Based on our observation we have identified following two major issues:
1. Many identified corresponding authors have more than one affiliation. So which is the paying one?
2. Some publications have more than one corresponding author. Again, who pays?
Consequently, these issues have a somewhat negative effect on the accuracy of the obtained monitoring results. Moreover, it is noteworthy that not all agreements with publishers explicitly put the corresponding author in charge for the open access payment. For some institutions (e.g., ETH Zurich3), either the first or the corresponding author can take this role.
Since monitoring exercises are very likely to expand internationally, it is probably wise to reconsider the current approach based on the “corresponding author” field, before more complex workflows and processes become established. Alternatively, a field such as “OA paying affiliation” could be introduced in databases such as Web of Science and Scopus, in current research information systems, in repositories and of course in all journal submission systems. By doing so, affiliated authors could be flagged with a $$ symbol or some equivalent. If the open access payment information was uncoupled from the “corresponding author” field, it would not only facilitate more accurate monitoring but would also prevent authors affiliated to the wealthiest institution, respectively, endowed with the most substantial funding being forced into the corresponding author role. Moreover, this would also allow unambiguous monitoring of multiple “OA paying affiliations” per publication. Even if this is not a current payment modality due to its complexity, it is not set in stone that publications will not have multiple funders in the future. Being aware of this possibility cannot be wrong.
To conclude, all open access monitoring exercises are still in their infancy. Therefore, methodological shortcomings should be addressed right in the start. The “corresponding author” field approach might be such a shortcoming.
JG developed the idea for this opinion piece, and all three authors contributed equally to its conception. CG performed the literature search and drafted the manuscript. JG and LH provided critical revisions.
Conflict of Interest Statement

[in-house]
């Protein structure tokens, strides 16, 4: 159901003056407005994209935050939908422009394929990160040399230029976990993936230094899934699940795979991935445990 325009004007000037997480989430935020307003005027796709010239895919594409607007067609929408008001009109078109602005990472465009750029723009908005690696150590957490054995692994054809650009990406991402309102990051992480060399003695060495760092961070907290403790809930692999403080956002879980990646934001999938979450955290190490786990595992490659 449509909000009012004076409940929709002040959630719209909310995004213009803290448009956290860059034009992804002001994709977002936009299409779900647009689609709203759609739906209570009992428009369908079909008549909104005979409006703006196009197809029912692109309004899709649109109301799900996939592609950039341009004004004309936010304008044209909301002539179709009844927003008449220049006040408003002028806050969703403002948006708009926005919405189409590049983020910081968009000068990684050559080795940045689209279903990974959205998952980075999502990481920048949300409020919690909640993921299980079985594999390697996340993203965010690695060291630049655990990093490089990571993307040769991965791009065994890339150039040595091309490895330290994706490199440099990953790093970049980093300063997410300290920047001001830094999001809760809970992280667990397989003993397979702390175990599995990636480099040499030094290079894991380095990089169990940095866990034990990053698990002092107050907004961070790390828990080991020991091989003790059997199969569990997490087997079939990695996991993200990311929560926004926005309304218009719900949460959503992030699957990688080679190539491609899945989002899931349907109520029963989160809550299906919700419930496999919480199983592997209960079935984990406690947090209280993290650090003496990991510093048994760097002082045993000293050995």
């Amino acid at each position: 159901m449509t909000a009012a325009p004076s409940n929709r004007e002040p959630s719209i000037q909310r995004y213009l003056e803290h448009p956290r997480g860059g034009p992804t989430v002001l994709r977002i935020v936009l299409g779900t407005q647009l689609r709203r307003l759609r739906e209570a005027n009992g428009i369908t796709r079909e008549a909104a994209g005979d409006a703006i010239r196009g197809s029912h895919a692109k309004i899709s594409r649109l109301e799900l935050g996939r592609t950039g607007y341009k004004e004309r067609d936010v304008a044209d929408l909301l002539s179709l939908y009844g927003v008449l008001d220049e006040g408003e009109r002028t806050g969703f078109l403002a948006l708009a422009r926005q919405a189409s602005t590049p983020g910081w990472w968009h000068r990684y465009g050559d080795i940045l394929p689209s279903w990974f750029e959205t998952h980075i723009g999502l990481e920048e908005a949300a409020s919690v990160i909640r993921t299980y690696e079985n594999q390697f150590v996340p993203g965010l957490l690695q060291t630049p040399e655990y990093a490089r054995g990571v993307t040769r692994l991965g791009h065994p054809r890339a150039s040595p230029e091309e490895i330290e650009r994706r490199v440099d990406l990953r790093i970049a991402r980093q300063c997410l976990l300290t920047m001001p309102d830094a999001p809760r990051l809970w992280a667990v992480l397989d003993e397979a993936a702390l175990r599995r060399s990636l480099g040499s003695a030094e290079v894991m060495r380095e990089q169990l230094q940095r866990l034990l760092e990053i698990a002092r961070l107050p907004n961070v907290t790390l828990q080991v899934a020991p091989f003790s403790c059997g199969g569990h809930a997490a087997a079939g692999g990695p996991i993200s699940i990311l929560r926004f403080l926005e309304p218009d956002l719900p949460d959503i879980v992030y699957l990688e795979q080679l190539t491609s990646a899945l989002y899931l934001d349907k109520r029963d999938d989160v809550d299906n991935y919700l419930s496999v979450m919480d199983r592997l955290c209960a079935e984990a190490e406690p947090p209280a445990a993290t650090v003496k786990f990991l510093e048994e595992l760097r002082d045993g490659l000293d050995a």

The authors declare that the research was conducted in the absence of any commercial or financial relationships that could be construed as a potential conflict of interest.
- ^Unfortunately, the “funding fields” in databases are hardly revelatory concerning open access publishing payment details. The “funding fields” are either empty or the information provided is rather general in concern of the overall funding, but without the necessary clarification regarding who actually covers the APCs.
Laakso, M., Solomon, D., and Björk, B.-C. (2016). How subscription-based scholarly journals can convert to open access: a review of approaches: converting journals to open access. Learn. Publ. 29, 259–269. doi:10.1002/leap.1056
Machado, A., Hoppmann, L., Knaus, J., and Palzenberger, M. (2016). Analysis of the international journal publishing activities in Switzerland with special emphasis on gold open access publishing. doi:10.5281/zenodo.167381
Pinfield, S., Salter, J., and Bath, P. A. (2017). A “gold-centric” implementation of open access: hybrid journals, the “total cost of publication,” and policy development in the UK and beyond. J. Assoc. Inf. Sci. Technol. 68, 2248–2263. doi:10.1002/asi.23742
Schimmer, R., Geschuhn, K. K., and Vogler, A. (2015). “Disrupting the subscription journals’ business model for the necessary large-scale transformation to open access,” in Max Planck Digital Library Open Access Policy White Paper (MPG.PuRe). Available at: http://hdl.handle.net/11858/00-001M-0000-0026-C274-7
Keywords: open access publishing, Gold Open Access, article processing charges, transformation, corresponding author, monitoring, cost calculation
Citation: Gumpenberger C, Hölbling L and Gorraiz JI (2018) On the Issues of a “Corresponding Author” Field-Based Monitoring Approach for Gold Open Access Publications and Derivative Cost Calculations. Front. Res. Metr. Anal. 3:1. doi: 10.3389/frma.2018.00001
Received: 24 November 2017; Accepted: 15 January 2018;
Published: 05 February 2018
Edited by:Xianwen Wang, Dalian University of Technology (DUT), China
Reviewed by:Víctor Herrero-Solana, University of Granada, Spain
Marc Bertin, Claude Bernard University Lyon 1, France
Copyright: © 2018 Gumpenberger, Hölbling and Gorraiz. This is an open-access article distributed under the terms of the Creative Commons Attribution License (CC BY). The use, distribution or reproduction in other forums is permitted, provided the original author(s) and the copyright owner are credited and that the original publication in this journal is cited, in accordance with accepted academic practice. No use, distribution or reproduction is permitted which does not comply with these terms.
*Correspondence: Christian Gumpenberger, email@example.com